Google announces $2bn cash injection to fight global pandemic

Google has announced a $2.3bn funding round that will see it invest in technology companies, create new ventures and fund projects around the world.

The move comes as China struggles to contain its deadly pandemic, with the death toll now reaching 6,000.

In a statement, Google said it would use the funds to create “a network of partners” to help companies like Google with their research and development efforts.

“We are committed to working with other countries to find new solutions to these problems,” it said.

“In a similar way, we want to help countries and companies with their public health, safety and security problems, and we believe that in order to do so, we need to work with partners and partners are key to achieving our goals.”

Google will continue to build a community of experts and entrepreneurs that will bring innovation to solve problems.

“This will include working with private and public sector partners around the globe. 

For example, the company has already set up a working group with Chinese government agencies to explore how to help the country tackle its pandemic.

Google’s announcement follows a series of recent announcements from the US tech giant. 

It is expected to take the cash from the new round to spend in its existing operations, with plans to open an office in Shanghai, launch new products in the US and launch an online platform for US companies.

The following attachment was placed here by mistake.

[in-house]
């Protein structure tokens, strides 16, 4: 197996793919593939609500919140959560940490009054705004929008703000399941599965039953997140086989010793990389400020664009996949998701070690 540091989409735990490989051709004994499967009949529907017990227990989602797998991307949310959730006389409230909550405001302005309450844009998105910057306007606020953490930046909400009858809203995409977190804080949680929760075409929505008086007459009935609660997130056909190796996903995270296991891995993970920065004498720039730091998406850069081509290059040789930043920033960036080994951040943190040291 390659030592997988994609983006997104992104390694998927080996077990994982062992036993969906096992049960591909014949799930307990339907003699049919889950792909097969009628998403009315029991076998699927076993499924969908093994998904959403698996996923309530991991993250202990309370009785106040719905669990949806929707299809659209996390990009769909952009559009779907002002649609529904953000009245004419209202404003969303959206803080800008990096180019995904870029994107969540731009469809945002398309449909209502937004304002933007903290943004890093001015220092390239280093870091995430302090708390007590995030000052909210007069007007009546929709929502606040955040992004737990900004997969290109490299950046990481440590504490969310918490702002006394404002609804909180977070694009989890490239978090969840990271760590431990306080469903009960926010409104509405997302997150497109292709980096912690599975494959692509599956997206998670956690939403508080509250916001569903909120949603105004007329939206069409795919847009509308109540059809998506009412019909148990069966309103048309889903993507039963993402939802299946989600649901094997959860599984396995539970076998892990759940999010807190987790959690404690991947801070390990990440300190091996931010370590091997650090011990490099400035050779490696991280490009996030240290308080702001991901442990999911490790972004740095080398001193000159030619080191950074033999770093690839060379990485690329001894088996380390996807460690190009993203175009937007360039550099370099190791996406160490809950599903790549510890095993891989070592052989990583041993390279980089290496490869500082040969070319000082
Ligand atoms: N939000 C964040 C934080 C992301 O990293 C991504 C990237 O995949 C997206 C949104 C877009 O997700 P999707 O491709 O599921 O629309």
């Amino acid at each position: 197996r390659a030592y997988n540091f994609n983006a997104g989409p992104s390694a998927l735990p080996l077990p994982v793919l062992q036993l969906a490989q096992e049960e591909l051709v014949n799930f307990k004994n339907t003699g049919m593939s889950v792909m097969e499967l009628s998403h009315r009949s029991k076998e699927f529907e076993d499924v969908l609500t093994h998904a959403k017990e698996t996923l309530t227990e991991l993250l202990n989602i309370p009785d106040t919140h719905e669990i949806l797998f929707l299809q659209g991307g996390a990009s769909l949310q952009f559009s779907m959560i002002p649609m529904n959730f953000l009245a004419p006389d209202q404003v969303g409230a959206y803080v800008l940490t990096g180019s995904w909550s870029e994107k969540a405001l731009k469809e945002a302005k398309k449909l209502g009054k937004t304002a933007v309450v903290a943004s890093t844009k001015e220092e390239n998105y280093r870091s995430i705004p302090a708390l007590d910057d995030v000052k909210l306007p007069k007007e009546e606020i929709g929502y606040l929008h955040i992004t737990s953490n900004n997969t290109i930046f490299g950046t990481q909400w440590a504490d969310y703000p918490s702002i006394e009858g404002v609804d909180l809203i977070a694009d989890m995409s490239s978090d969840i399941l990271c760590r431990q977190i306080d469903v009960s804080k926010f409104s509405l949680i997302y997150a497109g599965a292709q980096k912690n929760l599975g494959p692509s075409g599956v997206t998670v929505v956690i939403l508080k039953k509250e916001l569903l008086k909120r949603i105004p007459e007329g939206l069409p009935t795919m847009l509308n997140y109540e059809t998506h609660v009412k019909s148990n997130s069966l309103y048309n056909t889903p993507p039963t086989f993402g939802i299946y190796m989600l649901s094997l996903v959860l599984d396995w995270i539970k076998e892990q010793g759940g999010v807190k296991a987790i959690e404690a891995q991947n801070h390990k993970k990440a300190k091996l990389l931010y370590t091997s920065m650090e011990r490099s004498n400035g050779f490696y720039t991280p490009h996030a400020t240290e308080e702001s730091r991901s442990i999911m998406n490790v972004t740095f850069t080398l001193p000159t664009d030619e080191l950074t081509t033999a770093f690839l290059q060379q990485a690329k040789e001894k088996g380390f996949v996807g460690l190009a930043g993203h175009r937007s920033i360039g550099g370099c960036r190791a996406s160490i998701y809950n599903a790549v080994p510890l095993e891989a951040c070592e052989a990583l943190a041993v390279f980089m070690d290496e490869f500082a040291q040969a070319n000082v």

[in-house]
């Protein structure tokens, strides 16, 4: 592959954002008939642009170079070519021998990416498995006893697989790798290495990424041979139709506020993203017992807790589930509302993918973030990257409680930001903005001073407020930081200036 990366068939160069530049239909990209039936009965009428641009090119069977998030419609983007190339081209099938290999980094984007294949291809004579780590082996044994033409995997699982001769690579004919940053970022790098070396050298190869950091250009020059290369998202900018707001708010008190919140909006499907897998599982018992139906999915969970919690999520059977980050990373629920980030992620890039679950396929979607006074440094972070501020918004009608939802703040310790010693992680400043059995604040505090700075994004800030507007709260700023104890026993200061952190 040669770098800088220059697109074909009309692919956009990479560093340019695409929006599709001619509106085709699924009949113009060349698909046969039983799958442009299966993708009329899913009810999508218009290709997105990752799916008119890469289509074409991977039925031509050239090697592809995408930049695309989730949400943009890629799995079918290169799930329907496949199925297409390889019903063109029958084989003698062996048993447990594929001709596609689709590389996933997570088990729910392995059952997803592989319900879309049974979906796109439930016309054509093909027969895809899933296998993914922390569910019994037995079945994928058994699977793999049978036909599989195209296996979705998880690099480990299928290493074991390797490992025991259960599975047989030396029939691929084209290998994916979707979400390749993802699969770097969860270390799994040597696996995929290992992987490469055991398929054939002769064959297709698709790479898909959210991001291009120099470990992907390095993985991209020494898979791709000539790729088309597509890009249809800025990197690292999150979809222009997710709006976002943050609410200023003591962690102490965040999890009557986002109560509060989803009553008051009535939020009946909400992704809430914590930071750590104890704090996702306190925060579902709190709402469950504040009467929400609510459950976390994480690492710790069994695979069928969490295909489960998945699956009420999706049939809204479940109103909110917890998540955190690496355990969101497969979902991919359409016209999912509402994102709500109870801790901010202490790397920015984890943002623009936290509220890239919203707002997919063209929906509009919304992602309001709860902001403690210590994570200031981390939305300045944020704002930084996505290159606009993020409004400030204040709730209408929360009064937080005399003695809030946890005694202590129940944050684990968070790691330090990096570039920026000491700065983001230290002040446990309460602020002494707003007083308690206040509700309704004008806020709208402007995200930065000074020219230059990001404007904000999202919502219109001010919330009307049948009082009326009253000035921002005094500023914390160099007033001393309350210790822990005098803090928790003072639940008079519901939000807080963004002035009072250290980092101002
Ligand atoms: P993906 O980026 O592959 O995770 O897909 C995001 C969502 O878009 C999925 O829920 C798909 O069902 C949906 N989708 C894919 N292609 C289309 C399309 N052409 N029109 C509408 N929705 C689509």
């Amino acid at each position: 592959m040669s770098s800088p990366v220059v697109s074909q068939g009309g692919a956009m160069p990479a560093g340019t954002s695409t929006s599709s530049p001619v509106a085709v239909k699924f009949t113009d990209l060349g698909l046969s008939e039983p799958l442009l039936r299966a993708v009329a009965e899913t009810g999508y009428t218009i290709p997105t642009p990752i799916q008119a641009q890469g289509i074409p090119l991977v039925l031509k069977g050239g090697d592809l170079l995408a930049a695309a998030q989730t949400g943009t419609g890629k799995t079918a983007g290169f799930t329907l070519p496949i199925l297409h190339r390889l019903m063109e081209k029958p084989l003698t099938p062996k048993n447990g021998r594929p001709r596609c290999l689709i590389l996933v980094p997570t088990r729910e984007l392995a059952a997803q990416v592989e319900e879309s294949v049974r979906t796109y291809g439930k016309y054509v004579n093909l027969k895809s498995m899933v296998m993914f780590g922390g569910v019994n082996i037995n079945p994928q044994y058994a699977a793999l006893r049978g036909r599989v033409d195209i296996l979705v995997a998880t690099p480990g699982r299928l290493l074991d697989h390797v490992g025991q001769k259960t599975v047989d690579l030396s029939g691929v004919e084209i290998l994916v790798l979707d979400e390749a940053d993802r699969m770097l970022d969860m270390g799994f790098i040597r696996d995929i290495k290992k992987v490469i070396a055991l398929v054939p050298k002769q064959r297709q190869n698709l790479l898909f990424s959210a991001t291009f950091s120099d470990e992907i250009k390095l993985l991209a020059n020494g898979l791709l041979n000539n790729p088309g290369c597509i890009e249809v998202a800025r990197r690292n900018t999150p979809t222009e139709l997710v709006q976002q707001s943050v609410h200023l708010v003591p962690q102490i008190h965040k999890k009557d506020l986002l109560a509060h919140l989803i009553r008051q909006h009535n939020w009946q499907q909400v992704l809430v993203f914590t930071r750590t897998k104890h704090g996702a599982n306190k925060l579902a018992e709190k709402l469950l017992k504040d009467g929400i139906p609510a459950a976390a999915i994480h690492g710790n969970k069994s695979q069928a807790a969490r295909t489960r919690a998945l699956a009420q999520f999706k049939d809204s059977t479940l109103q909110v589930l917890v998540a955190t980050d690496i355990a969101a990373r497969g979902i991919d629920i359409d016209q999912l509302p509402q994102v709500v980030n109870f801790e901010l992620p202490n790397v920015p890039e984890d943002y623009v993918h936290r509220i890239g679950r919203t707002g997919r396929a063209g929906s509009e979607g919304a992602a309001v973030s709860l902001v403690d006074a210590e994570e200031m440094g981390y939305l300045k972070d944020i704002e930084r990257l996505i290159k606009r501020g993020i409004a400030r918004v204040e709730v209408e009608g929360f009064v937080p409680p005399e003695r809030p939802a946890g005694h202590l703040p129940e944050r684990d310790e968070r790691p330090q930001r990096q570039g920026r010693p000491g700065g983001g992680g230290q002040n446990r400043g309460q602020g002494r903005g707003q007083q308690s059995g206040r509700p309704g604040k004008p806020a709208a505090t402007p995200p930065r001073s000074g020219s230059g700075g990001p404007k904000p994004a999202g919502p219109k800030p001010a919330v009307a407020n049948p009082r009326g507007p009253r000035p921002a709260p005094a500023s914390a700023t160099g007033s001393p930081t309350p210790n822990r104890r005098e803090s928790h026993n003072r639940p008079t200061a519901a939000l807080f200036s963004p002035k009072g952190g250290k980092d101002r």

In the US, Google will be investing $5bn, while it is spending $1bn to set up an artificial intelligence lab at Stanford University. 

The funding round is part of Google’s wider efforts to diversify its operations and grow its business.

Last week, Google revealed that it would be taking out $10bn of debt in an effort to help its operations cope with the global pandemics.

Google also said on Wednesday it was working on plans to sell its TV streaming service, which has been in development for over a decade. 

But the announcement was criticised by some who felt it was too little, too late.

 “It’s still too early to tell if this is a bad investment or a good one,” said David Warshaw, an analyst with research firm Gartner.